News Round Up: May 4, 2011


Today’s essential reads.


Woman Tests Positive for Radiation Poisoning After Well Fracked

Radiation is threatening the lives of Americans not only due to Big Energy’s Gulf oil and its Fukushima fallout, but also due to Big Energy’s fracking. Crystal Stroud’s fracking radiation was documented in a prepared statement and read Thursday at Bradford County commissioners’ meeting.

No Exceptions For Fracking Moratorium

Oil giant Shell will not be exempt from the moratorium on applications for shale gas exploration in the Karoo, according to the Department of Mineral Resources (DMR).

Water worries

Does hydraulic fracturing contaminate groundwater? Oil industry officials say no. But there are many skeptics out there who say we have reason to be concerned.

Nearly half of Energen’s shareholders support greater transparency in fracking

Echoing sentiments expressed to the Colorado Independent by U.S. House Leader Nancy Pelosi, D-Calif., more than 49 percent of the shareholders of an oil and gas company in the Permian Basin of West Texas recently asked for more transparency in hydraulic fracturing operations.


BP Claims Office Closing

The Gulf Breeze office of the Gulf Coast Claims Facility — which processes claims for those who say they were damaged by last year’s BP oil spill — will close on Monday, according to GCCF spokeswoman Amy Weiss.

BP Is Fined $25 Million for ’06 Spills at Pipelines

BP will pay $25 million in civil fines to settle charges arising from two spills from its network of pipelines in Alaska in 2006 and from a willful failure to comply with court orders to properly maintain the pipelines to prevent corrosion, federal officials announced on Tuesday.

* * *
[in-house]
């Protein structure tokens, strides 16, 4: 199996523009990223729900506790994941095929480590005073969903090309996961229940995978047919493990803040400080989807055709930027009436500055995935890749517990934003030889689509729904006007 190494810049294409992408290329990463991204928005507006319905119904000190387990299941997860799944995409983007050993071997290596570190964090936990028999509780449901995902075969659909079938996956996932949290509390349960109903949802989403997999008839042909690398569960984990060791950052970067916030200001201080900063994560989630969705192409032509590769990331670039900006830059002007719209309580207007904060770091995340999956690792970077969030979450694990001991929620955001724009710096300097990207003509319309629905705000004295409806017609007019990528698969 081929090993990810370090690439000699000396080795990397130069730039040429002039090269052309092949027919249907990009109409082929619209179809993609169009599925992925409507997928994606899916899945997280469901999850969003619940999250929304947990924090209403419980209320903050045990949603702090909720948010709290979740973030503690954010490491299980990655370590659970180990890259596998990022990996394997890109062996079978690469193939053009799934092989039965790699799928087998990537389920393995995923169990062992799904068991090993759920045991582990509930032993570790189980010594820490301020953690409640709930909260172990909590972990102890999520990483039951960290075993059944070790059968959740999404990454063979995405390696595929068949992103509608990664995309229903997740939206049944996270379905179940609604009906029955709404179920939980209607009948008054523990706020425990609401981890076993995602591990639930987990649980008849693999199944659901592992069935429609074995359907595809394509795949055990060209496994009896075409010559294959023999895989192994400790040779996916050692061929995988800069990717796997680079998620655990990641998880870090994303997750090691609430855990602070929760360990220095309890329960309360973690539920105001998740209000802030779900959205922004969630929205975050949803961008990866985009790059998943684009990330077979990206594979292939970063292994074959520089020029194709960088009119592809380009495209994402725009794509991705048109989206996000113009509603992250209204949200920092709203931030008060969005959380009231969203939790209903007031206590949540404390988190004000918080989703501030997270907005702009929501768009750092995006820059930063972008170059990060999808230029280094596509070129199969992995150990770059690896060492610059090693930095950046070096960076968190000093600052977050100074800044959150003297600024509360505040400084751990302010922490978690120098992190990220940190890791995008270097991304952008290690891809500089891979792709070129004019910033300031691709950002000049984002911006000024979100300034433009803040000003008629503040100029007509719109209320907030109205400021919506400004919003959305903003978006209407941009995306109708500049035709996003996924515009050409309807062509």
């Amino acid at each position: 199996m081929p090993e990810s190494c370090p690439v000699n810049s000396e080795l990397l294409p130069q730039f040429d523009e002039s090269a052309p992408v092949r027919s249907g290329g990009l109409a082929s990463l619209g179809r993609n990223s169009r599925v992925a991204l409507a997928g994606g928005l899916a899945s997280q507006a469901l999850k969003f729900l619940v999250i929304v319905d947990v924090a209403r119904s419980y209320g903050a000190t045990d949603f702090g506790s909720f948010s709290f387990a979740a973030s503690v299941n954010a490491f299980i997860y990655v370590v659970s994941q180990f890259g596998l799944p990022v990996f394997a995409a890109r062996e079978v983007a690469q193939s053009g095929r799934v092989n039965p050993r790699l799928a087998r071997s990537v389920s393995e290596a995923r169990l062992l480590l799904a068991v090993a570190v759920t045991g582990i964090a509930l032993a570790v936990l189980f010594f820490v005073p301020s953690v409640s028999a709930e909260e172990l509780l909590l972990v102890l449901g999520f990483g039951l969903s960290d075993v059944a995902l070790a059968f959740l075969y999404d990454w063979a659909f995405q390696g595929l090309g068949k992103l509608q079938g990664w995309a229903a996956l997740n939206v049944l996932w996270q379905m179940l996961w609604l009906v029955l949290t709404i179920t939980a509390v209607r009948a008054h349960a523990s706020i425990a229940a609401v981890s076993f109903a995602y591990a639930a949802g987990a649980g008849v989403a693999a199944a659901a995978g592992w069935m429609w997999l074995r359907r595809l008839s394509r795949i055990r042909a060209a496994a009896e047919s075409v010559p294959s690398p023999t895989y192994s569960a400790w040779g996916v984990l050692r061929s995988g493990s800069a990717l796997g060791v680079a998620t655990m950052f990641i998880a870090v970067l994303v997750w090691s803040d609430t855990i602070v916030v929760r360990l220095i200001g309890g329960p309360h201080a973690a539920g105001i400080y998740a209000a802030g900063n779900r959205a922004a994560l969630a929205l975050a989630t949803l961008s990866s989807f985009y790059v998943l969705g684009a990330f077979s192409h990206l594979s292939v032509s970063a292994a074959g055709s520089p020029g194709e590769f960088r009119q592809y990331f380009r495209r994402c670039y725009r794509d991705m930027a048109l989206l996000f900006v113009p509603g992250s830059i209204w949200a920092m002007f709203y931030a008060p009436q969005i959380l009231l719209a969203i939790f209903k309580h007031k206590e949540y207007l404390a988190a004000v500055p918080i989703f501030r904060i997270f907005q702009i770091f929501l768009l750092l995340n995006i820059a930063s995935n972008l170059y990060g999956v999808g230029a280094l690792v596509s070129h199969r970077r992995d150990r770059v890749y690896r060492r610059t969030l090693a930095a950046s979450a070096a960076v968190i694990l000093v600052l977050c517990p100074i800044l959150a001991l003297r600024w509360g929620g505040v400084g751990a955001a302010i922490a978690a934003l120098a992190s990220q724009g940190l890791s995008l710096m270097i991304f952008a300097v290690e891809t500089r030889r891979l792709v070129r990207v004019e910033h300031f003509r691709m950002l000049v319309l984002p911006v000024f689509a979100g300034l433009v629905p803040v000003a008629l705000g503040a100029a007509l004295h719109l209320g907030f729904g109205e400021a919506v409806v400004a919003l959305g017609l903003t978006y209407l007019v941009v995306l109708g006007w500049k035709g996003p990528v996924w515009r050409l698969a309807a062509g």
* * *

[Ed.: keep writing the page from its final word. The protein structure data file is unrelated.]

The F Word: Is BP Too Big To Fail?

Now to the opposite of cuts. Over a year after the biggest oil spill in US history and even as criminal investigations continue, BP is still receiving millions of dollars in government contracts.

Rising Gas Prices Alter Debate on Offshore Energy Exploration

Just one year after the explosion of the Deepwater Horizon killed 11 and triggered a massive oil spill, there’s little appetite among legislators for new safety regulations. Instead, a single concern is prompting a drive for more drilling: $4-a-gallon gas.


Heat Waves Putting Pressure on Nuclear Power’s Outmoded Cooling Technologies

Power generated from coal, natural gas and nuclear withdraws more freshwater per year than the entire agricultural sector; nuclear uses the most.

Japan buys other types of fuel to substitute for nuclear energy

Global LNG supplies remained in tight range after Japan began buying it to replace nuclear energy after the devastated quake.

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Stuart H. Smith is an attorney based in New Orleans fighting major oil companies and other polluters.
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